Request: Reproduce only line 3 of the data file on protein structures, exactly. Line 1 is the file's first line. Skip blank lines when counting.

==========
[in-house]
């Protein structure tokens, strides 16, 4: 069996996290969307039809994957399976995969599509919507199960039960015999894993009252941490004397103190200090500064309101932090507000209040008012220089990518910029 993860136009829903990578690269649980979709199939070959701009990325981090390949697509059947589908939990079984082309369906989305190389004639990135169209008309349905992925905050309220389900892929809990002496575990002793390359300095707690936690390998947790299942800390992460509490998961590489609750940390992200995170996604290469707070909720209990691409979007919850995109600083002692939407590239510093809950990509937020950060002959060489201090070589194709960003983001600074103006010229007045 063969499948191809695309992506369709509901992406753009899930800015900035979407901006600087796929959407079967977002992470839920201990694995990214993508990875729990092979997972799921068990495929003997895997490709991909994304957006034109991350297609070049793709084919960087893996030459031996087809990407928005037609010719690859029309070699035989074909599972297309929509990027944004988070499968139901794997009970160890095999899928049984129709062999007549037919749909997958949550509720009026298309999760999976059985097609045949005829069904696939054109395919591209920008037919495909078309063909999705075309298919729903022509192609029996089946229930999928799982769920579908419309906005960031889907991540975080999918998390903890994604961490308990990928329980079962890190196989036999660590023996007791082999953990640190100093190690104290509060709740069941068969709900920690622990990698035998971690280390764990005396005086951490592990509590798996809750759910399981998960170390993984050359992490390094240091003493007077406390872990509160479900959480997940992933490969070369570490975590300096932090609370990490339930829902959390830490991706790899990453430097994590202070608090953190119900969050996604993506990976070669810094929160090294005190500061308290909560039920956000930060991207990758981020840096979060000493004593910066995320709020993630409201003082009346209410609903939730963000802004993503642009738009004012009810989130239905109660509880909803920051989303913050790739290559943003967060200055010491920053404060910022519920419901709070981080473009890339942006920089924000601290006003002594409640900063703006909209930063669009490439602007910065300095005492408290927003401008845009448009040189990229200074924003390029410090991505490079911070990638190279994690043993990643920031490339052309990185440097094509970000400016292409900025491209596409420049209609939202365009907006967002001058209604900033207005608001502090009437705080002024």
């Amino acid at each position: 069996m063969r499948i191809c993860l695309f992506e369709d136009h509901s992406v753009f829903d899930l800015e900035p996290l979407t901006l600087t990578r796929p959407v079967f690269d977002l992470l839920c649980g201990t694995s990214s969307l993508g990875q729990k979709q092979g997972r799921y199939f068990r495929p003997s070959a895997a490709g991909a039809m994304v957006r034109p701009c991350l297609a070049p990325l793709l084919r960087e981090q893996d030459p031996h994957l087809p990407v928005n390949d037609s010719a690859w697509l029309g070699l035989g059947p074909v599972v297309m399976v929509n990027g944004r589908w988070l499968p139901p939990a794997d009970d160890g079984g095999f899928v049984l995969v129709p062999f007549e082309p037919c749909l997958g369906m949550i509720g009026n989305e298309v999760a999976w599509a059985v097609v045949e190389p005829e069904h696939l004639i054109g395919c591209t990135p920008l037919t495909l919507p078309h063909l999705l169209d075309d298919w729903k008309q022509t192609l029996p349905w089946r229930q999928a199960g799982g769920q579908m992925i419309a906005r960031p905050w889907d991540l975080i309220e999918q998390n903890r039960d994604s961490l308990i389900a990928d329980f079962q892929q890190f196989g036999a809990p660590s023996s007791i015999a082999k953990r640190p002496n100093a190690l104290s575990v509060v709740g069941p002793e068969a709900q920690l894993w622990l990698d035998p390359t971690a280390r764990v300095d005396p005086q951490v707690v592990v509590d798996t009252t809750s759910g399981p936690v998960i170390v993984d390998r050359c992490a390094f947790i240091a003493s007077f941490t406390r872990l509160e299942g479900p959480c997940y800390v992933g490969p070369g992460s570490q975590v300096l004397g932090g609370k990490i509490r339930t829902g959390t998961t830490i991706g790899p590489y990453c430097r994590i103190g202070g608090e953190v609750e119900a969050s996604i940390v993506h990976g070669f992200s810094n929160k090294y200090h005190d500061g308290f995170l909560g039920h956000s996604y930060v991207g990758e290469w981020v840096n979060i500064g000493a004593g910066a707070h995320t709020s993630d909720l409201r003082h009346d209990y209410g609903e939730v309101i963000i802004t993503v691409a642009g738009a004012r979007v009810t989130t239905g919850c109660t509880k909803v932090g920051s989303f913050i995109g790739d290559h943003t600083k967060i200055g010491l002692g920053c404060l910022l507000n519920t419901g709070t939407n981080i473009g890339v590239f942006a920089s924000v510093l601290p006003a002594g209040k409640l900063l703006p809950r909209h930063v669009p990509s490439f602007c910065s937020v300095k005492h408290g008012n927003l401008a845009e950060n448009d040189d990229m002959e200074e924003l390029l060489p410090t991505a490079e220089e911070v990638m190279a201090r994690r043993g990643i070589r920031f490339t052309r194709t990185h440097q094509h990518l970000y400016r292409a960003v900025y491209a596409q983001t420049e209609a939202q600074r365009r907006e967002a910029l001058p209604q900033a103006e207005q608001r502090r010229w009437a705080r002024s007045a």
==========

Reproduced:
């Amino acid at each position: 069996m063969r499948i191809c993860l695309f992506e369709d136009h509901s992406v753009f829903d899930l800015e900035p996290l979407t901006l600087t990578r796929p959407v079967f690269d977002l992470l839920c649980g201990t694995s990214s969307l993508g990875q729990k979709q092979g997972r799921y199939f068990r495929p003997s070959a895997a490709g991909a039809m994304v957006r034109p701009c991350l297609a070049p990325l793709l084919r960087e981090q893996d030459p031996h994957l087809p990407v928005n390949d037609s010719a690859w697509l029309g070699l035989g059947p074909v599972v297309m399976v929509n990027g944004r589908w988070l499968p139901p939990a794997d009970d160890g079984g095999f899928v049984l995969v129709p062999f007549e082309p037919c749909l997958g369906m949550i509720g009026n989305e298309v999760a999976w599509a059985v097609v045949e190389p005829e069904h696939l004639i054109g395919c591209t990135p920008l037919t495909l919507p078309h063909l999705l169209d075309d298919w729903k008309q022509t192609l029996p349905w089946r229930q999928a199960g799982g769920q579908m992925i419309a906005r960031p905050w889907d991540l975080i309220e999918q998390n903890r039960d994604s961490l308990i389900a990928d329980f079962q892929q890190f196989g036999a809990p660590s023996s007791i015999a082999k953990r640190p002496n100093a190690l104290s575990v509060v709740g069941p002793e068969a709900q920690l894993w622990l990698d035998p390359t971690a280390r764990v300095d005396p005086q951490v707690v592990v509590d798996t009252t809750s759910g399981p936690v998960i170390v993984d390998r050359c992490a390094f947790i240091a003493s007077f941490t406390r872990l509160e299942g479900p959480c997940y800390v992933g490969p070369g992460s570490q975590v300096l004397g932090g609370k990490i509490r339930t829902g959390t998961t830490i991706g790899p590489y990453c430097r994590i103190g202070g608090e953190v609750e119900a969050s996604i940390v993506h990976g070669f992200s810094n929160k090294y200090h005190d500061g308290f995170l909560g039920h956000s996604y930060v991207g990758e290469w981020v840096n979060i500064g000493a004593g910066a707070h995320t709020s993630d909720l409201r003082h009346d209990y209410g609903e939730v309101i963000i802004t993503v691409a642009g738009a004012r979007v009810t989130t239905g919850c109660t509880k909803v932090g920051s989303f913050i995109g790739d290559h943003t600083k967060i200055g010491l002692g920053c404060l910022l507000n519920t419901g709070t939407n981080i473009g890339v590239f942006a920089s924000v510093l601290p006003a002594g209040k409640l900063l703006p809950r909209h930063v669009p990509s490439f602007c910065s937020v300095k005492h408290g008012n927003l401008a845009e950060n448009d040189d990229m002959e200074e924003l390029l060489p410090t991505a490079e220089e911070v990638m190279a201090r994690r043993g990643i070589r920031f490339t052309r194709t990185h440097q094509h990518l970000y400016r292409a960003v900025y491209a596409q983001t420049e209609a939202q600074r365009r907006e967002a910029l001058p209604q900033a103006e207005q608001r502090r010229w009437a705080r002024s007045a």